Dunedin Mayor Dave Cull said he want to express ''sympathy and care'' to Ms Webb on behalf of Dunedin residents.

''She is in everybody's thoughts in the city.''

Adults and children laid flowers at a letterbox outside the house in Kiwi St yesterday, as the howling wind fluttered the police cordon tape.

Children's handwriting in cards on pots of bright flowers read ''Sorry about your life. P.S. We miss you. from Eva.'' and ''I really enjoyed playing metal busted with you. Farewell. Love Arthur.''

Mrs Wilson told APNZ the school was working with Ms Webb to plan a lasting memorial to Bradley and Ellen. Since Bradley, along with his mother, was keen on orienteering, one idea put forward was the creation of an orienteering track which could be named in his honour.

Another idea was to renovate the school library and somehow tie it in with Bradley and Ellen, who, Ms Wilson said, was ''arty, and loved ballet, dancing and singing''.

''We want to do something that is about them, and to provide a lasting memory. When we go, we do not want them forgotten,'' she said.

Bradley and Ellen were popular kids with many friends - ''they were both just lovely kids,'' she said.

A Facebook tribute page called ''RIP Bradley and Ellen Livingstone'' was established on Thursday afternoon, and last night had about 2000 ''likes''.

More than 60 messages were posted on the website, citing the ''beautiful'' Livingstone children, taken ''senselessly and tragically'', and offering support to Ms Webb.

''You will not be forgotten and will be talked about and remembered always. I cannot begin to imagine your pain Katharine,'' one post said.

''My thoughts and deepest sympathy to you and your parents. Words cannot express the sorrow we all feel at your loss.''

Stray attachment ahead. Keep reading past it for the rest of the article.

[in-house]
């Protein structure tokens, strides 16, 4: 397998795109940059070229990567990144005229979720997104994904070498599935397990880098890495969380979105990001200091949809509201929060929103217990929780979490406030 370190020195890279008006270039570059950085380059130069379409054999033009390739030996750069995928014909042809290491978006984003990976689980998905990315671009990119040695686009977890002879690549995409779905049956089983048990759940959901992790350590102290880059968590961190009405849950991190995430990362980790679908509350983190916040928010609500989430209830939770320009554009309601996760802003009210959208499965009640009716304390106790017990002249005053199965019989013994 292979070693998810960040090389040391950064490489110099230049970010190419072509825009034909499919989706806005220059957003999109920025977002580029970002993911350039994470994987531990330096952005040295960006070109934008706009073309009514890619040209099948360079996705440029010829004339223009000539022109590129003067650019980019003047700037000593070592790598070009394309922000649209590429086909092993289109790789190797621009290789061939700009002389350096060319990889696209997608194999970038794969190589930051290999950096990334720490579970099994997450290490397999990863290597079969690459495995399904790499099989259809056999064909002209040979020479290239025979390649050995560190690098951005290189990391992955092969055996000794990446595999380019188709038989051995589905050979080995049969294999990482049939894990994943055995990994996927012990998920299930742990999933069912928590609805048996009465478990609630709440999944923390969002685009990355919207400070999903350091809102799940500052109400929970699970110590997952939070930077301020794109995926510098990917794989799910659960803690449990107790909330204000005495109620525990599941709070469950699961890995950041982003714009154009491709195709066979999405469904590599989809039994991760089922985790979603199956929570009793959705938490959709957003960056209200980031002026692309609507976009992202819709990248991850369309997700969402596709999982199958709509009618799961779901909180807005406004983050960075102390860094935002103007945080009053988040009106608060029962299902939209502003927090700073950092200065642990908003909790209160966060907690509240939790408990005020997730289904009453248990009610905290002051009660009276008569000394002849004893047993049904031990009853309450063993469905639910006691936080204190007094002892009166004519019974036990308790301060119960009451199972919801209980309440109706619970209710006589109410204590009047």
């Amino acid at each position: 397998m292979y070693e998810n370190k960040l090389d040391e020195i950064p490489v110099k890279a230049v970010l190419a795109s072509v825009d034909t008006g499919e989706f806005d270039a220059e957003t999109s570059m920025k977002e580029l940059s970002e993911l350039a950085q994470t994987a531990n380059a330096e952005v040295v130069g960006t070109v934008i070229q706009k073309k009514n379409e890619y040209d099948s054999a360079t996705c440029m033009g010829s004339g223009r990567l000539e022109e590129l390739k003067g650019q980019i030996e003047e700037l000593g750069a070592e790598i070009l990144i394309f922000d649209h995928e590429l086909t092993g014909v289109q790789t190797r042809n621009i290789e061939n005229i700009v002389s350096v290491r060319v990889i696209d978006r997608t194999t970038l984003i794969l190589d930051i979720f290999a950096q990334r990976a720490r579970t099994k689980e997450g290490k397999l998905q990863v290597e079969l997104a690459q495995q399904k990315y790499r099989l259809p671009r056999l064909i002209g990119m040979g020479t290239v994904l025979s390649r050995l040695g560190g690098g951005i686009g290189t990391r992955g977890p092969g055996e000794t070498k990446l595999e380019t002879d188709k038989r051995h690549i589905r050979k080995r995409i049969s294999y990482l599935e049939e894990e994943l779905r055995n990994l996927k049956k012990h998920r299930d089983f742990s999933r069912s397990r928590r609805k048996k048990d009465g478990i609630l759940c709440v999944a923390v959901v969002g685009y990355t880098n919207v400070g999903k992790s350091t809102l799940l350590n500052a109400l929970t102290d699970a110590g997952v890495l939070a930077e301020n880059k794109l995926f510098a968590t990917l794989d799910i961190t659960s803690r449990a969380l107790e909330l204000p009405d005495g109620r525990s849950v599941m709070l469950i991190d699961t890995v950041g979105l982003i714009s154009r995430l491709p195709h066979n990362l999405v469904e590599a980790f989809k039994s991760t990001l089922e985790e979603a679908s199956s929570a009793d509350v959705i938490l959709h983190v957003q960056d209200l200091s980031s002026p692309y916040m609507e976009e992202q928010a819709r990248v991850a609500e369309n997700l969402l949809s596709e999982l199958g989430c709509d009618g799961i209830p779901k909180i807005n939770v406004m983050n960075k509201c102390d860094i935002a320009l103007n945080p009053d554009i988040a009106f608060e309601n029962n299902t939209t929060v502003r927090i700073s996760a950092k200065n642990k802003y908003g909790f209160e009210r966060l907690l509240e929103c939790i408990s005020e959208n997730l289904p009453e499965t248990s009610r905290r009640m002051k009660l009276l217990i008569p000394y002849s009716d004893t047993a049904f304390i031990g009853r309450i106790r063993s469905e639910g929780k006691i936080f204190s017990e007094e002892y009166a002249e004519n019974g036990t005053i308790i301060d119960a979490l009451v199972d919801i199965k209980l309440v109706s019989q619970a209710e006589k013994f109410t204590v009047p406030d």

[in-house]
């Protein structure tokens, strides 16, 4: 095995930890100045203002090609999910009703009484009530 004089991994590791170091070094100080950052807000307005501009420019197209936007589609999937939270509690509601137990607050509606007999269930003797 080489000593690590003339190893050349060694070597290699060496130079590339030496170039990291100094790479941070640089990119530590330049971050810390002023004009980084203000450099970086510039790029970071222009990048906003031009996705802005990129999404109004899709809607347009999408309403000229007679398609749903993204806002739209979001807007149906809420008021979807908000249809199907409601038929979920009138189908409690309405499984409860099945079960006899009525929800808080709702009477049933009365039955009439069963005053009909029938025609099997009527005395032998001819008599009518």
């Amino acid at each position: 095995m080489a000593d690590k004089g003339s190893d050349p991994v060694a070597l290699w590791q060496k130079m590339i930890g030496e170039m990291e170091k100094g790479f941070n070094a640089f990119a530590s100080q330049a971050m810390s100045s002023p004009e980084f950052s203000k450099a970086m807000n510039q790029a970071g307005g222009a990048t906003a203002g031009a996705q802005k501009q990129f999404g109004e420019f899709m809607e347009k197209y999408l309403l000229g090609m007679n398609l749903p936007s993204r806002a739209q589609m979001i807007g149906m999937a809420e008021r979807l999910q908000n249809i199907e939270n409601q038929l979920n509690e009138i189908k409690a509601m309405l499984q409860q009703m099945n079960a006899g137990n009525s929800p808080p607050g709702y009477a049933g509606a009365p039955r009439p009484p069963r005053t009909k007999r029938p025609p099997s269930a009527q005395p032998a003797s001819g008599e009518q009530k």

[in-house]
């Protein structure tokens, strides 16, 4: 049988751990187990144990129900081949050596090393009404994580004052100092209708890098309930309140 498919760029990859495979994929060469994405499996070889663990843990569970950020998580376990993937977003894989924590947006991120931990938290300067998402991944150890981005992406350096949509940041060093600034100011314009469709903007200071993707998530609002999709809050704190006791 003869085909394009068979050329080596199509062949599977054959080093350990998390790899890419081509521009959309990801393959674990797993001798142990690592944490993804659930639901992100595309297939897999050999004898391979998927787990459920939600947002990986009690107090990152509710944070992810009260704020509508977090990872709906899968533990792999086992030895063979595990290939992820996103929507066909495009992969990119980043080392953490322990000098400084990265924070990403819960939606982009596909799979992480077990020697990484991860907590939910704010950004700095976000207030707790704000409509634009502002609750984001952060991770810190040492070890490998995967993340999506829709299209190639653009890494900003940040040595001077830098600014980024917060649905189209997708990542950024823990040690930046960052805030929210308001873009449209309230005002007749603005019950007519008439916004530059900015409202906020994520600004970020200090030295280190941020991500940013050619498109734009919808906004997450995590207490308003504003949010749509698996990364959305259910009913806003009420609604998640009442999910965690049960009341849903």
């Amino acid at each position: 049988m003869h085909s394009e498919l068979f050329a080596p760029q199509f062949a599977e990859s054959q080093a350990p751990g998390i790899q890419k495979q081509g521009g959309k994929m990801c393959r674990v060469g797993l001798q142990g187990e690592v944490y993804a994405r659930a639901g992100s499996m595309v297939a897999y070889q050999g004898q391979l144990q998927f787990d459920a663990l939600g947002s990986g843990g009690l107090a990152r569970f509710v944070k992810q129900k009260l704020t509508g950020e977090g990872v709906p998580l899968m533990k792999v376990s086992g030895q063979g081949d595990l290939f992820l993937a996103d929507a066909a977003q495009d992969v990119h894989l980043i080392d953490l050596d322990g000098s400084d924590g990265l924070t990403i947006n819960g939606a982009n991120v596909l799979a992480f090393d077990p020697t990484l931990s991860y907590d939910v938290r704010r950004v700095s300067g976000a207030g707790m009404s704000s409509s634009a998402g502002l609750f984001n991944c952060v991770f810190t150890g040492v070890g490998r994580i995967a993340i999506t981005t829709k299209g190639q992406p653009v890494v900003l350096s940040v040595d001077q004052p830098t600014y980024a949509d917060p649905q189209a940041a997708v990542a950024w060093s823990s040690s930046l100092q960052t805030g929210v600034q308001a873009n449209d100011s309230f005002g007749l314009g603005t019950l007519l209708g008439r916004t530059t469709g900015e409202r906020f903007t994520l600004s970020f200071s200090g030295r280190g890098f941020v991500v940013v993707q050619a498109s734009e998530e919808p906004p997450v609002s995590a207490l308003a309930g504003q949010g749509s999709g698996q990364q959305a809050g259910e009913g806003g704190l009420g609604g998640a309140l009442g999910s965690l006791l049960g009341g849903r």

Another said ''Gone to soon, such beautiful angels shining in the sky now. Thinking of you Katharine and your family and friends''.

One post said ''I saw you both on Sunday and you were just the same only bigger! Words cannot express the heartache left behind for your dear mum and friends.

''Wishes of hope, strength and love go to Katharine. A strong wonderful person, may the love your children shared with you give you the strength for the day by day.''

Other messages chastised police and the justice system for not being able to prevent the deaths.

''Every time I hear it on the news it brings me to tears! How could a father do that!!! All my thoughts are with the mother. If only the police had done their job, this could have been stopped ... like many other cases,'' a post said.

Another said ''This is another breach of a protection order, they need to step it up and protect these poor precious children that get caught in the middle''.

The sentiment was mirrored in another post which stated ''sadly this is just another statistic for how many breach [of] protection orders''.

''Something needs to happen to our law system here in New Zealand. Our penalties for breaching protection orders etc need to be harsher.''